Delaware’s Court of Chancery is the court of choice for employers seeking to enforce non-compete agreements. As Delaware practitioners know, the Court has a long-standing practice of ruling from the bench, particularly in cases in which injunctive relief is being sought and where time is of the essence. See this post on the Delaware Corporate and Commercial Litigation Blog (“Regular readers will know that transcript rulings are often cited in this court as valid authority.”) And this practice means that transcripts are an important, if not critical, source of information about how the court is likely to rule.

Vice Chancellor Glasscock served as a Master in the Court of Chancery for 12 years before being appointed to Vice Chancellor in 2011. Having been on the bench as Vice Chancellor for just a year, his non-compete opinions are limited. Which is why the transcript from a recent preliminary-injunction hearing offers Delaware counsel important insight.

Bridgeport Tank Trucks, LLC v. Smith, involved a non-compete agreement that resulted from the buyout of a business. As a result of the sale, the defendant, Mr. Smith, was subject to a restrictive covenant for a five-year period. The agreement did not contain a geographic restriction.

The Family Medical Leave Act (FMLA) celebrated its 20th birthday this week. And boy, oh boy, was the DOL was ready to celebrate!

And what kind of birthday would it be without a party? Acting Secretary of Labor Harris hosted a commemoration program that featured celebrity special guests, including former President Bill Clinton, former Senator Christopher Dodd, and former labor secretary Hilda Solis, among others. The entire program, which lasts about an hour, is viewable on YouTube.

But wait, there’s more!! On February 5, the actual anniversary of the day the FMLA was signed into law, the DOL issued a final rule implementing expansions that cover military families and airline flight crews. Under the rule, military family members can take leave to care for a covered veteran who is seriously ill or injured. They can now take additional time, up to 15 days of leave, to be with a service member who is on leave from active duty. Additionally, the rule expands the FMLA’s protections to airline pilots and flight crews who were frequently ineligible for FMLA due to their unique work schedule.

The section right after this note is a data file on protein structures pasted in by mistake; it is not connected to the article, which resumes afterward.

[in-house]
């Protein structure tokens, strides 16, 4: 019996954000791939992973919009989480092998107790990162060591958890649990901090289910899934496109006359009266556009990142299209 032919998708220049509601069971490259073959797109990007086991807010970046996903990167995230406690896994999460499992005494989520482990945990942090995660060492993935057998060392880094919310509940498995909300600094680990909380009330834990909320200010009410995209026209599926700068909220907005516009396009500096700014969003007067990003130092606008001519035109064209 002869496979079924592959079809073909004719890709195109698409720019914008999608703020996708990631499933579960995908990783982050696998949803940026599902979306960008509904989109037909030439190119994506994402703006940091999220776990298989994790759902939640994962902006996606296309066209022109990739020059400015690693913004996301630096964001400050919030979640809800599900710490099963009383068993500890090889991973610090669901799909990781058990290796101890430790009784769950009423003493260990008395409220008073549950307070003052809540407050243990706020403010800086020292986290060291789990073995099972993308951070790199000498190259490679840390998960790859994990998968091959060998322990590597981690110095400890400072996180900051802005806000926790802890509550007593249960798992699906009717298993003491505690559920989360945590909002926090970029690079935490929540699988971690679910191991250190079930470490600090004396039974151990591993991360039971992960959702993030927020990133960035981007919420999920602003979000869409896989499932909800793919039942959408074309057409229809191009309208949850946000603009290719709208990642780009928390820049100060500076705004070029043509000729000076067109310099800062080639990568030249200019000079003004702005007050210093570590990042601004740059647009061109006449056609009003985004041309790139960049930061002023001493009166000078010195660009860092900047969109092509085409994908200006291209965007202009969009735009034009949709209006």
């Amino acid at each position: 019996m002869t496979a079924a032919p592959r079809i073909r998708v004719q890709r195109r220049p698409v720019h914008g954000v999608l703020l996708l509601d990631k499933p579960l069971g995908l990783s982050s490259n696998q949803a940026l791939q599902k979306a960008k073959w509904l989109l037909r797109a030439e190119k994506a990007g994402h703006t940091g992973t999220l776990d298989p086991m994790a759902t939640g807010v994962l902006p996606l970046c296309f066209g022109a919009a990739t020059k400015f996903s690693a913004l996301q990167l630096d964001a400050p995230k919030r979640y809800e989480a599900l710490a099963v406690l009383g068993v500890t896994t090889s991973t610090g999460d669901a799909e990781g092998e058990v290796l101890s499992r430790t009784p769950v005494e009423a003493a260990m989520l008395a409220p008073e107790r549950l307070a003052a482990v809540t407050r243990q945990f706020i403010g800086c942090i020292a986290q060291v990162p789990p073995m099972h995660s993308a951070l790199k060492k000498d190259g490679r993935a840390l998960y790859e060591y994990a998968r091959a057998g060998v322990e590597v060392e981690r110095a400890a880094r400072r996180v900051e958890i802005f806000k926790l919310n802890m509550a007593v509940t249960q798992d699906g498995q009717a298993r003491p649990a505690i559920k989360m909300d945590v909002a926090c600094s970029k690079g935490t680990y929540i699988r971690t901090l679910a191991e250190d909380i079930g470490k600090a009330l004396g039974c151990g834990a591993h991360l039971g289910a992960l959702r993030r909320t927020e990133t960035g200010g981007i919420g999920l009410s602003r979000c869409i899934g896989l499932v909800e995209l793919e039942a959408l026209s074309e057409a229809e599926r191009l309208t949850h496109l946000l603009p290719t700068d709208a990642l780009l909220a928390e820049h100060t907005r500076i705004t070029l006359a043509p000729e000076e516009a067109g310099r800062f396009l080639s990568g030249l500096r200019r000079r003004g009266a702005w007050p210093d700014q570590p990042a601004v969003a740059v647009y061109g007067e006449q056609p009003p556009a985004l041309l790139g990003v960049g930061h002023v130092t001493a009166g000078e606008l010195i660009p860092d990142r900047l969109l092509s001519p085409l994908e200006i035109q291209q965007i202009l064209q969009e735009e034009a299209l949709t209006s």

“Give Me Some Credit!” Maybe that’s how the EEOC feels these days, after its high-profile suit against Kaplan Higher Education Corp. was dismissed on January 28, 2013. As readers may remember, the EEOC sued Kaplan in 2010, alleging that its pre-employment credit check policies had a disparate impact upon Black job applicants.

In a 23-page opinion, the U.S. District Court for the Northern District of Ohio dismissed the suit on Kaplan’s Motion for Summary Judgment. The Court first excluded the expert witness testimony offered by the EEOC, holding that it was scientifically unsound. Expert witness testimony is key in disparate impact cases, because they rise and fall on the percentage of job applicants from a given classification as compared to the percentage of hires in the same classification. Among the key problems for the EEOC was that Kaplan, like many employers, does not collect demographic information on the race of job applicants. As a result, EEOC struggled to identify the races of those applicants that were rejected due to credit problems. In an effort to remedy the problem, the EEOC subpoenaed records from state DMVs, and used a team of “race raters” to review the DMV photos and assign races to the job applicants. The Court, not surprisingly, rejected this approach and the resulting expert witness analysis.

Next the Court addressed Kaplan’s Motion for Summary Judgment. In the absence of any statistical evidence demonstrating an adverse impact caused by the use of credit checks, the Court held that the EEOC’s case had to be dismissed.

Can an employee be required to get a flu shot? Employers want a healthy workforce and, presumably, employees do not want to be sick. So a flu shot seems like a good idea. And an offer of a free flu shot for employees seems like a great perk.